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Indiana can require abortion clinics to cremate or bury aborted babies, 7th Circuit rules

Crisis Pregnancy Center
Executive Director of Alternatives Pregnancy Center Janet Lyons points to a plastic replica of a fetus at 12 weeks which is used to show women who come into the center to find out if they are pregnant and what the stage of growth looks like, in Waterloo, Iowa, July 6, 2011. |

A federal appeals court has revived a challenged Indiana law requiring aborted babies' bodies to be cremated or buried, rejecting the idea that fetal remains are comparable to medical waste.

A three-judge panel of the 7th U.S. Circuit Court of Appeals issued a unanimous ruling on Monday reversing a lower-court decision against 2016 Indiana's fetal remains law.

The court rejected the argument that the fetal remains law, which prohibits abortion clinics and hospitals from incinerating fetal tissue as medical waste, violates the conscience of two women who had undergone abortions and did not want the fetal remains buried or cremated.

"Indiana does not require any woman who has obtained an abortion to violate any belief, religious or secular. The cremate-or-bury directive applies only to hospitals and clinics," the panel opinion written by Judge Frank Easterbrook, a Ronald Reagan appointee, states. 

"At all events, a moral objection to one potential implication of the way medical providers handle fetal remains is some distance from a contention that the state compels any woman to violate her own religious tenets."

Easterbrook rejected the arguments of the two plaintiff physicians who did not want to inform patients about the statutory requirements of the fetal remains law.

"As for the requirement that physicians and other providers tell patients about the statutory options: no one contends that the required notice is false or misleading," continued the panel opinion.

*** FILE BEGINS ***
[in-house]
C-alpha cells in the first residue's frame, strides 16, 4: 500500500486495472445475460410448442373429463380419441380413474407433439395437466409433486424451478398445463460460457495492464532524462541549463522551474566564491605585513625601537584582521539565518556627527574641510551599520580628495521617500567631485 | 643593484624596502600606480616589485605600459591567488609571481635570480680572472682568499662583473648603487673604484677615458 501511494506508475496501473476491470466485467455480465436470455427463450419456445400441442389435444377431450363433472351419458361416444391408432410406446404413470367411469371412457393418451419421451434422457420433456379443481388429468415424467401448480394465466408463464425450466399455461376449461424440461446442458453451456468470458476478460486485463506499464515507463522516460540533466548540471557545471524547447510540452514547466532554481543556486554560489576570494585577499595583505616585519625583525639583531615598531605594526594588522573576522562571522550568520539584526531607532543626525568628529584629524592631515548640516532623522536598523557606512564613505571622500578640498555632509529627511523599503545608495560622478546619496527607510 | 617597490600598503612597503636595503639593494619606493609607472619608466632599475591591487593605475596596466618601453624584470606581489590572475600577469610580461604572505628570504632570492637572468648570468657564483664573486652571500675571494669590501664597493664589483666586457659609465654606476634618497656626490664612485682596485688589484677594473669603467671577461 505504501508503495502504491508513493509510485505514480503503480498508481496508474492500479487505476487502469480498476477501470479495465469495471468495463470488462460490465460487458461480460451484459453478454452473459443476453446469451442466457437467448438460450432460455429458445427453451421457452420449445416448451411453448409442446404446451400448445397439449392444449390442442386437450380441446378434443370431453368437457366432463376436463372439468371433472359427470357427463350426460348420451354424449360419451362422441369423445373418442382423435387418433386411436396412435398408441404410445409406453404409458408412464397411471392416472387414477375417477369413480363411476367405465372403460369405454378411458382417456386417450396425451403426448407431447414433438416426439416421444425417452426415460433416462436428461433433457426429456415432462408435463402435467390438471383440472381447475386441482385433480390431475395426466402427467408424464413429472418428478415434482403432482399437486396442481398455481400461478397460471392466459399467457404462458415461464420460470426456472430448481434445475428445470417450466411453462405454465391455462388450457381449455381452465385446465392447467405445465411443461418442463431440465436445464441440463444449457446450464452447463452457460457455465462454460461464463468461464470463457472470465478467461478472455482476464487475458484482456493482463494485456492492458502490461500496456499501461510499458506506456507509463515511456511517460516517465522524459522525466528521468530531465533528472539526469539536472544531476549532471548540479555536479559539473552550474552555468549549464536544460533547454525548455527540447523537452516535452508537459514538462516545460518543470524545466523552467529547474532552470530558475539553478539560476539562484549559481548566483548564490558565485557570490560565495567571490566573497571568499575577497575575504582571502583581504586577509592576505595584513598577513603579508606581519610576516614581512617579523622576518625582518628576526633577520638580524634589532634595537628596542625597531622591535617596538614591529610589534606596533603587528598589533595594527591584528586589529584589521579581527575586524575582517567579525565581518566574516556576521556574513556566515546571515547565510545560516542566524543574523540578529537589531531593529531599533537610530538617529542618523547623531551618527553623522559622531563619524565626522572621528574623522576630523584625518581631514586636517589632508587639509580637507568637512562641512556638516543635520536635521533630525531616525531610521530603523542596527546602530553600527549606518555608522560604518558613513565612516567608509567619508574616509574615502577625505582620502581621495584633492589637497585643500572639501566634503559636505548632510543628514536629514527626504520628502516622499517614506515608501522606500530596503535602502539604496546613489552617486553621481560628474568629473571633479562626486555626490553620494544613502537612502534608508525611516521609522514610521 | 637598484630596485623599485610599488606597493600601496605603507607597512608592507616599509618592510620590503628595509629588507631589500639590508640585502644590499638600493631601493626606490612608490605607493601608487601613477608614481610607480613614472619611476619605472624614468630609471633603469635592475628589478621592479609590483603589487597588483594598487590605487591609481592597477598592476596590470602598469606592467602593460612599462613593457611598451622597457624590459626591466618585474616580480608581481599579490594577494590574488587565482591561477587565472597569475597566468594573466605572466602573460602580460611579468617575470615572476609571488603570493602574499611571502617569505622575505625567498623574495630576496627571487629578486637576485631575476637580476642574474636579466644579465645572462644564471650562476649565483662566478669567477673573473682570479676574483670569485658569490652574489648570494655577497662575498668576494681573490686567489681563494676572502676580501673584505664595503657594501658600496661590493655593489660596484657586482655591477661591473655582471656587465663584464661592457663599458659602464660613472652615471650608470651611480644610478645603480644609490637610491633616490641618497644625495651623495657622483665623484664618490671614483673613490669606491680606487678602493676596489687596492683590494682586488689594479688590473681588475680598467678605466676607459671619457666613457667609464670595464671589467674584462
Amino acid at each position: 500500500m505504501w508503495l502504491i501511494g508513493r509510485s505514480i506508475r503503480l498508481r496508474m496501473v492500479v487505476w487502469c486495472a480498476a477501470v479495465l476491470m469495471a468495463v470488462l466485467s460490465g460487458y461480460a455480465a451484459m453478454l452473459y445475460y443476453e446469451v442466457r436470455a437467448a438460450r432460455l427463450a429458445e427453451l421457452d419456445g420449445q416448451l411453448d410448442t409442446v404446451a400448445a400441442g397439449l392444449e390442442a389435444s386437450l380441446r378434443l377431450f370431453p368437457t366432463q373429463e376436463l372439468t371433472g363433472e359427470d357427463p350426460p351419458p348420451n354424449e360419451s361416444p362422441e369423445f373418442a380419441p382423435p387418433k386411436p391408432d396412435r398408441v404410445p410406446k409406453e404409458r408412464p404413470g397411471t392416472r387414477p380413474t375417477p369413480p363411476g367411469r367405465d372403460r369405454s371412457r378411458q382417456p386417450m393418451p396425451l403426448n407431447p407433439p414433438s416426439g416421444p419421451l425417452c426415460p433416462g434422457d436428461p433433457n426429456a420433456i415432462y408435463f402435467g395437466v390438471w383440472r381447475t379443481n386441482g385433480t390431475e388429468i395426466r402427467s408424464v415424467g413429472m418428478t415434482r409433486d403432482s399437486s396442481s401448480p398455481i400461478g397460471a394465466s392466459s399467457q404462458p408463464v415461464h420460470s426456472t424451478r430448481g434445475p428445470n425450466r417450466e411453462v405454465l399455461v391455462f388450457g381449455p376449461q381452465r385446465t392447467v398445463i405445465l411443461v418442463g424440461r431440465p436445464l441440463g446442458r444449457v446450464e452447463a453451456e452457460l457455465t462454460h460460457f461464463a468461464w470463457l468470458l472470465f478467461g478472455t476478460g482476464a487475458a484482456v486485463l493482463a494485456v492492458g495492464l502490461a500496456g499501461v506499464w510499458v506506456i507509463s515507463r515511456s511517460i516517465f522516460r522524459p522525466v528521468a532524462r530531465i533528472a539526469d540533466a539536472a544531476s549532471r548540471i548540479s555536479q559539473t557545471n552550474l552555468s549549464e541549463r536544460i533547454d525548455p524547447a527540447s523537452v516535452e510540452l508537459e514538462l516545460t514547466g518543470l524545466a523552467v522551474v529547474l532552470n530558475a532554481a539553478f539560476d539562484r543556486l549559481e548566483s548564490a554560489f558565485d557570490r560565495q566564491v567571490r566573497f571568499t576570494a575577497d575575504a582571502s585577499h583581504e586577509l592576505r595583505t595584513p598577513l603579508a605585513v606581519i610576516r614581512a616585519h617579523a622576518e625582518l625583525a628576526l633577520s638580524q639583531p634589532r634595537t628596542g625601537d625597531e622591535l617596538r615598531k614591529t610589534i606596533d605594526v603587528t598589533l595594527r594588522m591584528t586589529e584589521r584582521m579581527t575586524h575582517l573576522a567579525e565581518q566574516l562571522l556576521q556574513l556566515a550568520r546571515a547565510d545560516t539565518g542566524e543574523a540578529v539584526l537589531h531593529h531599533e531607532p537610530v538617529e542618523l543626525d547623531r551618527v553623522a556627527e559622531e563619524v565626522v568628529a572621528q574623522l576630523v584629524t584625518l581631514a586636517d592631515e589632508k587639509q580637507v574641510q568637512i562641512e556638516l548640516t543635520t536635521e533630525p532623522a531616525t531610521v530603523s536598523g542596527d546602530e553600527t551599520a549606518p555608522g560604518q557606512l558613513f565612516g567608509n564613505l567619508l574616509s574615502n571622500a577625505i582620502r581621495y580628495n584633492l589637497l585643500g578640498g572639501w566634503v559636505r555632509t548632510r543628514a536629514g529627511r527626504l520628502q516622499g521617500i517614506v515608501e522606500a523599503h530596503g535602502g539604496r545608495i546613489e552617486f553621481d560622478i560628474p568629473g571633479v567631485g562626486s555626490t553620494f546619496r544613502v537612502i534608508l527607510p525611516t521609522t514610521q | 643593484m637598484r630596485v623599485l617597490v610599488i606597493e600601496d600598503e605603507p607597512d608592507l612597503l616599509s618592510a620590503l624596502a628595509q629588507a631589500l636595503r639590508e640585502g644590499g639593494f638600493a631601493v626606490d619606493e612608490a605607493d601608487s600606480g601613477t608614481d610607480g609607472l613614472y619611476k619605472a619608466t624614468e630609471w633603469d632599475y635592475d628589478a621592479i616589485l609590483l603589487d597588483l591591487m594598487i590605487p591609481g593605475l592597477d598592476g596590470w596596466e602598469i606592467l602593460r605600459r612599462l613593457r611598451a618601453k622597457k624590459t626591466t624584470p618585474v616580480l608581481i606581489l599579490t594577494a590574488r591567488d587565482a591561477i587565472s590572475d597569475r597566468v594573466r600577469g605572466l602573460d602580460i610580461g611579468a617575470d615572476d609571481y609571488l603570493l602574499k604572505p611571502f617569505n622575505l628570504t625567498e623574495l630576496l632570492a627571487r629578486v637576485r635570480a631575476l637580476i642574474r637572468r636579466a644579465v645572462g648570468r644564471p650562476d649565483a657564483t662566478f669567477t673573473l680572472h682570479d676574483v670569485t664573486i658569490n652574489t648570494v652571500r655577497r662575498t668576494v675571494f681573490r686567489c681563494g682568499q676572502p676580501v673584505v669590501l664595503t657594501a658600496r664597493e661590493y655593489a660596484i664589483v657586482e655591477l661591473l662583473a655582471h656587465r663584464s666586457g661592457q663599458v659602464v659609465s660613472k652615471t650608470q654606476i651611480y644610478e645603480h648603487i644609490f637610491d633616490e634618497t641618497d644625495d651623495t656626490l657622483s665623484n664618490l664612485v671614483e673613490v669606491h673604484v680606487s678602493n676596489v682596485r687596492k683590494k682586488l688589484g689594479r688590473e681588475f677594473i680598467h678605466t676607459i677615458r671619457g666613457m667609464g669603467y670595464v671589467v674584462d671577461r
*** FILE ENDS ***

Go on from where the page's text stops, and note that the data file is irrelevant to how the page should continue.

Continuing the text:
"Physicians must tell patients about drugs' side effects and provide information that enables informed consent to risky procedures such as surgery. Nothing in [Supreme Court precedent] implies that similar notice requirements violate the Constitution."

Indiana Right to Life President and CEO Mike Fichter said he is "thankful Indiana's law requiring the humane burial or cremation of aborted babies is back in effect."

"The Seventh Circuit is making it clear challenges like the one brought against Indiana's law will no longer succeed in federal court, following the Supreme Court's full reversal of Roe vs. Wade in its Dobbs decision," Fitcher said in a statement. "We thank Attorney General Todd Rokita for moving swiftly to defend Indiana's law before the Seventh Circuit."

The attorney representing the plaintiffs, Rupali Sharma of the Lawyering Project, said her clients are weighing a possible appeal.

"We are currently exploring all options with plaintiffs to ensure abortion patients can get the care they need with the dignity they deserve," stated Sharma, as reported by Reuters.

In September, U.S. District Judge Richard L. Young of the Southern District of Indiana, a Clinton appointee, ruled the fetal remains law was unconstitutional.

"Plaintiffs have proved the fetal disposition law burdens their sincere religious and moral beliefs of treating aborted fetuses as medical waste," wrote Young.

"After taking the evidence in the light most favorable to Indiana, Plaintiffs have shown that the object of the statute is to prevent them — and those with similar beliefs — from treating aborted fetuses as medical waste."

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